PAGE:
Investigators released new details Monday about the search for missing 7-year-old New Hampshire girl Harmony Montgomery.
The New Hampshire Attorney General's Office said the investigation to date has narrowed the window of Harmony's disappearance to a period of under two weeks in 2019. Investigators had said previously that she was last seen in October of that year during a Manchester police call for service at her home.
"The last time she was seen was sometime between Nov. 29 of 2019 and Dec. 10 of 2019," said Assistant Attorney General Jesse O'Neill.
The district attorney's office said police have since learned that Harmony's father, Adam Montgomery, and her stepmother, Kayla Montgomery, were living together with Harmony and two common children at 77 Gilford St. when they were evicted on Nov. 27, 2019.
Multiple people reported seeing Harmony with Adam and Kayla in the following days, but between Dec. 6 and Dec. 10 they had only their two common children with them and not Harmony.
"She knows what we are going to learn as the investigation continues," O'Neill said of Kayla Montgomery during her bail hearing Monday.
For this reason, investigators said they believe Harmony disappeared sometime between Nov. 28 and Dec. 10 of that year.
"Witnesses have reported that during that time, Adam, Kayla, and the children were homeless and living out of cars, possibly in the North End of Manchester," the attorney general's office said in a press release.
One of the cars was a silver 2010 Chrysler Sebring, and the other a dark blue 2006 Audi S4. Investigators released stock photos of the cars on Monday, but said the actual condition of the cars in 2019 was worse than in the pictures, and the Sebring's rear license plate was askew.
"Maybe that jogs somebody's memory, in terms of seeing them in that vehicle or seeing that vehicle somewhere in the city, or somewhere elsewhere," said Manchester Police Chief Allen Aldenberg.
Adam Montgomery, 31, was charged with counts including failing to have Harmony in his custody. Kayla Montgomery, 31, was charged with welfare fraud on suspicion of obtaining $1,500 in food stamps from December 2019 to June 2021 for Harmony at a time when the girl was not living with Kayla and Adam. The two have pleaded not guilty.
In court Monday during an appearance for Kayla Montgomery, O'Neill told a judge "there's no evidence" that Harmony Montgomery was with her mother after Thanksgiving 2019 — or long before that.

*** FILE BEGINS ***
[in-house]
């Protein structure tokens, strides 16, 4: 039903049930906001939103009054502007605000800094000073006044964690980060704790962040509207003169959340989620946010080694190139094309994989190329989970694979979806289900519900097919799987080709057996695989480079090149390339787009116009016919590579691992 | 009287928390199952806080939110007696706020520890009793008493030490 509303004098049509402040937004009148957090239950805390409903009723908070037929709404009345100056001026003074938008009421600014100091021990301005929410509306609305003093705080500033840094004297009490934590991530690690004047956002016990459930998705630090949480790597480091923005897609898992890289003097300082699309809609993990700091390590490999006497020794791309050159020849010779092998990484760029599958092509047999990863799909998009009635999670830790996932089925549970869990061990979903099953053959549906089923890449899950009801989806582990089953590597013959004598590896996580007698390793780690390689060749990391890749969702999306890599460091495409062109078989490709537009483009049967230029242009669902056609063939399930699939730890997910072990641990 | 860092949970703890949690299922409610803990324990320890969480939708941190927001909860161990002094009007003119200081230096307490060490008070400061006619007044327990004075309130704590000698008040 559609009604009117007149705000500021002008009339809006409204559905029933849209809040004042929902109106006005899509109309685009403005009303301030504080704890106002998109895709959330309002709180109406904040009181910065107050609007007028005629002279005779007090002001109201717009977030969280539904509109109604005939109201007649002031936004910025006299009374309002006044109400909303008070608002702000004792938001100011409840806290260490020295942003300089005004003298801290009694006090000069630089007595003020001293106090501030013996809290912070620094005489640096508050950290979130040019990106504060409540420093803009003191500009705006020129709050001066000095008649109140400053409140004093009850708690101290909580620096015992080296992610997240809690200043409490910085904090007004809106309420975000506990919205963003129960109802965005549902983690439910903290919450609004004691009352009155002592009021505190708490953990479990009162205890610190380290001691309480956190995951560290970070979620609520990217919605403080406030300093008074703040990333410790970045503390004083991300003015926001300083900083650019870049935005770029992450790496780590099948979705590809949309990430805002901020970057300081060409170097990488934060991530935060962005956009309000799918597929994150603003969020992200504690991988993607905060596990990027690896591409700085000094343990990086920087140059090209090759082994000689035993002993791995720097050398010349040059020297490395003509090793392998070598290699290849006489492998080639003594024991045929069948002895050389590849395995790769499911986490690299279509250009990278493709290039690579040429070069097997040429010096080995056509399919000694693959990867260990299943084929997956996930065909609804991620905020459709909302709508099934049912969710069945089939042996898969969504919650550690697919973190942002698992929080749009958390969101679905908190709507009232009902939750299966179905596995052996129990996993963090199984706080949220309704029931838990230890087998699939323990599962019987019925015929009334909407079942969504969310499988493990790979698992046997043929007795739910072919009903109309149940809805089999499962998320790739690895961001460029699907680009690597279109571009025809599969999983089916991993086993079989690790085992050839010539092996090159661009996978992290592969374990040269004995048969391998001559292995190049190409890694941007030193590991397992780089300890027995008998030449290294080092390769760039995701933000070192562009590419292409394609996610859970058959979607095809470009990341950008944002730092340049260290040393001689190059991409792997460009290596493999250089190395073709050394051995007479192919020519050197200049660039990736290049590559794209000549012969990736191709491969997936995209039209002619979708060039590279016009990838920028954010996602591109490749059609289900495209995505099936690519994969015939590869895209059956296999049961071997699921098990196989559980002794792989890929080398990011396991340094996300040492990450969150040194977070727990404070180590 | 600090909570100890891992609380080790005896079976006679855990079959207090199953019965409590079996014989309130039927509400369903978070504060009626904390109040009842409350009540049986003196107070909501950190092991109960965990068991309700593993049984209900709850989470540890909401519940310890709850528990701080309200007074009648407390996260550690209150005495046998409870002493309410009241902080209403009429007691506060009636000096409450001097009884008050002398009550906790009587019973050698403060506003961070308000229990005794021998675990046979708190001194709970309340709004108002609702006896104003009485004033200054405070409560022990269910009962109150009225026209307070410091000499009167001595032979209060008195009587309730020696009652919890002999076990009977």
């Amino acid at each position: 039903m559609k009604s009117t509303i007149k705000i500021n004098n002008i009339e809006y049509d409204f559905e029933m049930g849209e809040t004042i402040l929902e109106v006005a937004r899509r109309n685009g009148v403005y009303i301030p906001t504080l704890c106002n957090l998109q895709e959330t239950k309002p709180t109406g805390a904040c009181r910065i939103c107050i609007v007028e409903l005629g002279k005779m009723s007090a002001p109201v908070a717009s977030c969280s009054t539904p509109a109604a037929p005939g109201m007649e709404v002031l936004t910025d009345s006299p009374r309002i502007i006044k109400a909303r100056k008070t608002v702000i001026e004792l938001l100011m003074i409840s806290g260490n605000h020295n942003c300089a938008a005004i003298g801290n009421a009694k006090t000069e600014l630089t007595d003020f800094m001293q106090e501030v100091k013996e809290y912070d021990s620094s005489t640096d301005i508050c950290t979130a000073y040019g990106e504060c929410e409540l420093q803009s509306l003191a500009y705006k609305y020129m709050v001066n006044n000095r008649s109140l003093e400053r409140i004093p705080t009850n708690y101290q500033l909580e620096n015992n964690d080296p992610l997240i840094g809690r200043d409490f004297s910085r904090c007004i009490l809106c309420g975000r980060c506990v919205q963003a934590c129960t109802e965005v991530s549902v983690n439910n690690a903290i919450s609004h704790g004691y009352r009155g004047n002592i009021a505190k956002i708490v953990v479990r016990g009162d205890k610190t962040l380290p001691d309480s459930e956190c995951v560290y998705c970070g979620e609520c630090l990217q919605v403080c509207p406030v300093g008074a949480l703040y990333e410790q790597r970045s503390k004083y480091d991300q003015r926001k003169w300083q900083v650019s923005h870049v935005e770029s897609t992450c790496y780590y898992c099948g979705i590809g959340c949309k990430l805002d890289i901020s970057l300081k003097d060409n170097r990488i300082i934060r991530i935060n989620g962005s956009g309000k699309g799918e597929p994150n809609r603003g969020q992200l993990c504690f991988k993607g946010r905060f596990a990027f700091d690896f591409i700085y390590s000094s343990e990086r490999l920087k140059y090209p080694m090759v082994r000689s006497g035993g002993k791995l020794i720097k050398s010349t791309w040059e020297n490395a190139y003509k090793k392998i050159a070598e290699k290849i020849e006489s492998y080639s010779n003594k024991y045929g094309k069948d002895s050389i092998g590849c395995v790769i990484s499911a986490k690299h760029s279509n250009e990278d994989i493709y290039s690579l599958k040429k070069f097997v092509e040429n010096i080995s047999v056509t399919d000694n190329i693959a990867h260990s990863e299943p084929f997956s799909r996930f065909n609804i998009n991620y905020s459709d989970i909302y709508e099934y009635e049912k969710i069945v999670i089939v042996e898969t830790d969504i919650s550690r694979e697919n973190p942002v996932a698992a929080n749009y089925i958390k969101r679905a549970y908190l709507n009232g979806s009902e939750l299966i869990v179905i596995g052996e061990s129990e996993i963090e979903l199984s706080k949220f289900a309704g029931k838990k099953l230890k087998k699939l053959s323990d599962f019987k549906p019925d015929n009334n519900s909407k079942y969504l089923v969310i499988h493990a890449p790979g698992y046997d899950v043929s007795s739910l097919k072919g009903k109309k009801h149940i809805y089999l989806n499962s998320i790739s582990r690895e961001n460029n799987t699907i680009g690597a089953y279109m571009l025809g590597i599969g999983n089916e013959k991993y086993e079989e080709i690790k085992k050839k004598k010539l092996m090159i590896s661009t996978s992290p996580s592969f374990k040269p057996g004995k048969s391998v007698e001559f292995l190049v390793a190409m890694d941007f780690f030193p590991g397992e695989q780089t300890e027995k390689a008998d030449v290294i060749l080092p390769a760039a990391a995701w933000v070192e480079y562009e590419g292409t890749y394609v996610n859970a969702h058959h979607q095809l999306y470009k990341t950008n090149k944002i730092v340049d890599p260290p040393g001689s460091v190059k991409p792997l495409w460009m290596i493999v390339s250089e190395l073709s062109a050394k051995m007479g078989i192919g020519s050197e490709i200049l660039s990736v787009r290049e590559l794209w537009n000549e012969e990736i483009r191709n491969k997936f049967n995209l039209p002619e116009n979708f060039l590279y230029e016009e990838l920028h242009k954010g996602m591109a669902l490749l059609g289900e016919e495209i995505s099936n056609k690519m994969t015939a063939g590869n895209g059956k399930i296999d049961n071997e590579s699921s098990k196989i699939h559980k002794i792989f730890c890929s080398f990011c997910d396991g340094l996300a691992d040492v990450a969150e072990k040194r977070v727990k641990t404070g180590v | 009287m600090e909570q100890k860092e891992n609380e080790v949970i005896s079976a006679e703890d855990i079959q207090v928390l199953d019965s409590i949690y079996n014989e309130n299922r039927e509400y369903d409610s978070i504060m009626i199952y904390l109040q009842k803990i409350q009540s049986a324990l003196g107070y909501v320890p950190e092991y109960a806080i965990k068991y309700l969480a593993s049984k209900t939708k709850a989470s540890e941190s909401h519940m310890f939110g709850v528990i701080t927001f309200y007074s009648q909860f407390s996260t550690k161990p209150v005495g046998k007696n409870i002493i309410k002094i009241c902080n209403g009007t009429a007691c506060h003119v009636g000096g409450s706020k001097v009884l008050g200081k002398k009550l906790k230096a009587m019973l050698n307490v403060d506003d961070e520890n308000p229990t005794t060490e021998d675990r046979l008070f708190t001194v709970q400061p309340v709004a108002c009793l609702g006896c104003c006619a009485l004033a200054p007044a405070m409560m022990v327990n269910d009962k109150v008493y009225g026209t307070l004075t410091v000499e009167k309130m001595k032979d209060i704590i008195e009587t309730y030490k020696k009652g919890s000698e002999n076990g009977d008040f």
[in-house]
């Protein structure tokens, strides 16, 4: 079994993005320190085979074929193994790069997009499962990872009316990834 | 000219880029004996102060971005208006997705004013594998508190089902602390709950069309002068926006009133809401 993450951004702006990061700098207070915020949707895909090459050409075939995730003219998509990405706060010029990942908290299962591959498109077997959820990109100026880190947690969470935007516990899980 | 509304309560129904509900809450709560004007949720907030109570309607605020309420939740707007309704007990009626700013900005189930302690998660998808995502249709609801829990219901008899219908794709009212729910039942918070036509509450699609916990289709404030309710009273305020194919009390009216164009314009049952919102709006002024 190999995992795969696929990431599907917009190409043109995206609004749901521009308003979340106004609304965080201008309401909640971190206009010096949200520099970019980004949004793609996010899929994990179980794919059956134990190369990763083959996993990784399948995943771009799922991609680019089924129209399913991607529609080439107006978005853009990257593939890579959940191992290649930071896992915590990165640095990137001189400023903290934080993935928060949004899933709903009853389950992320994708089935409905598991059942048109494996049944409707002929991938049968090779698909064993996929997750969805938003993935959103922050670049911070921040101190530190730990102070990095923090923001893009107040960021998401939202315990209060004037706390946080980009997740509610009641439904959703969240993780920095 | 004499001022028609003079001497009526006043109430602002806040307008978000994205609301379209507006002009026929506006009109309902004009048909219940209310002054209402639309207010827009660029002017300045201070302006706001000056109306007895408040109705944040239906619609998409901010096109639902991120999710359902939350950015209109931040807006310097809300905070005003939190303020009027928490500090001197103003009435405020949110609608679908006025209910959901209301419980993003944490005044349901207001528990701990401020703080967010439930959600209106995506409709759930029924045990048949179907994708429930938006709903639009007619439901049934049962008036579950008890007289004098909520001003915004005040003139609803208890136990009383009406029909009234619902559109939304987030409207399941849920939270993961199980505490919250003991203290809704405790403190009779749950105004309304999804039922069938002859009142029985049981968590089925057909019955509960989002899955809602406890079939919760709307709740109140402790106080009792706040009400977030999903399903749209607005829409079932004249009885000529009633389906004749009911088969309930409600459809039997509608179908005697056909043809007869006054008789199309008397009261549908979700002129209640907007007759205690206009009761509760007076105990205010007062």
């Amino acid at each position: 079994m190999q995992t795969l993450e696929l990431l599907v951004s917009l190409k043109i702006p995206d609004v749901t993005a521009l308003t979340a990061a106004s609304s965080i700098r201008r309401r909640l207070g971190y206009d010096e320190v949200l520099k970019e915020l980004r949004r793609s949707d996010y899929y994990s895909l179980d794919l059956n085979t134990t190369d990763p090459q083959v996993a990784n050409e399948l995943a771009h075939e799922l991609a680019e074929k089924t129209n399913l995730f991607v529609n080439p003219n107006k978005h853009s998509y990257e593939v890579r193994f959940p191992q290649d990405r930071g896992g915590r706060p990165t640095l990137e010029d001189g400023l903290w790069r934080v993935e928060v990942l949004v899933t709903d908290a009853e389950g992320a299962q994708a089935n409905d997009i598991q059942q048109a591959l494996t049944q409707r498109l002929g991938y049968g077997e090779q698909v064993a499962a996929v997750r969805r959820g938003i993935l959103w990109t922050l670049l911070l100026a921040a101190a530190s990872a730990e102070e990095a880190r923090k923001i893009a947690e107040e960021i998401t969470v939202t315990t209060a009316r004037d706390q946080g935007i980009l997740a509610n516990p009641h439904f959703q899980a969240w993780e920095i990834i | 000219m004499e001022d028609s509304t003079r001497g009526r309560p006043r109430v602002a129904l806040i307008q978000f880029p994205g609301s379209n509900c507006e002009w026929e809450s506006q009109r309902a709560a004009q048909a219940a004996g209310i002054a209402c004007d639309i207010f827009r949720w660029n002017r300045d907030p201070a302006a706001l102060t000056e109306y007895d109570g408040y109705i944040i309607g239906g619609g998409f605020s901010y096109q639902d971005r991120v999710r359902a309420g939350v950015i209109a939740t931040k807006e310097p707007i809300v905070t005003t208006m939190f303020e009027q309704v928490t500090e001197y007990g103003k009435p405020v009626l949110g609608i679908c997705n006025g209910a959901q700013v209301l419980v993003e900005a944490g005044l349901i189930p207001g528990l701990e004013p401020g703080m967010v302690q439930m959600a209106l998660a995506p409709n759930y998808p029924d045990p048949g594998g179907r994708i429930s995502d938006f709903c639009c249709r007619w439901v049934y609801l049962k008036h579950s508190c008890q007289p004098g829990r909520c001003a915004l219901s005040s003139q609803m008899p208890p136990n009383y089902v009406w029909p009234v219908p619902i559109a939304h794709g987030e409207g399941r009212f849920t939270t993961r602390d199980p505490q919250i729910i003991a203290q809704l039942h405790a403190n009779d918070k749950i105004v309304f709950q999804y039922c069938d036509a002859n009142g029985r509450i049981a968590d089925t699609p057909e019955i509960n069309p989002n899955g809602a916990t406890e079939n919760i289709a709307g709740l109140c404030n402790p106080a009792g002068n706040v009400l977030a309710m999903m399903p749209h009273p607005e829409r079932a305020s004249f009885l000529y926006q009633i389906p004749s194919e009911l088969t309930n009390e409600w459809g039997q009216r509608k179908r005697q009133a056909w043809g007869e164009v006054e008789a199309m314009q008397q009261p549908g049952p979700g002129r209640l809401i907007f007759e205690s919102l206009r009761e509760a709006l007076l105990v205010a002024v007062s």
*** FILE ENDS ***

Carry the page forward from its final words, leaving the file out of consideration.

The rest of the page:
He said that Harmony’s mother has been “extremely cooperative” in the investigation. She first reported her daughter was missing last November, and that she had last seen her during a FaceTime conversation in Easter 2019.
Kayla Montgomery pleaded not guilty on Monday to charges that she lied last year that Harmony was in her household to claim food stamp benefits.
O’Neill asked Monday that Kayla Montgomery’s $5,000 cash bail continue, saying she was a flight risk and that “she knows what law enforcement is closing in on.” The judge ordered that bail will remain at $5,000 cash or surety, but said it will convert to personal recognizance if she enters and completes a treatment program.
Kayla Montgomery, now estranged from Adam Montgomery, told police on New Year’s Eve that she believed Harmony had been returned to her mother back in 2019 after that Thanksgiving and never saw or heard about her again.
“Whatever is suggested to or alluded to by the state is not before the court. It is not an allegation facing Ms. Montgomery,” said her lawyer, Paul Garrity.
In an interview last week, Harmony's uncle, Tim Flanagan Jr., told NBC10 Boston Adam Montgomery never should have been given custody of his daughter.
"Massachusetts dropped the ball with handing the baby over to a career criminal," said Flanagan. "To see one state blaming another state, it’s kind of sad."
He was referring to a decision made in 2019 by a judge in Lawrence to give legal custody of Harmony to her father, who was living in Manchester at the time. That move had put Massachusetts and New Hampshire at odds with each other, with New Hampshire Gov. Chris Sununu criticizing the Massachusetts court system in a scathing letter.
Court records pertaining to juvenile cases are confidential so it’s unknown what went into the judge’s decision. The Massachusetts Supreme Judicial Court and the Massachusetts Office of the Child Advocate have said they are investigating.
Police have already received hundreds of tips in the case and the reward fund has grown to almost $150,000.
Anyone with information about Harmony's whereabouts now or during the time period she is believed to have gone missing between Nov. 28 and Dec. 10, 2019, or who saw either of the vehicles in question is asked to call or text the 24-hour tip line dedicated to the investigation at (603) 203-6060.
The Associated Press contributed to this report.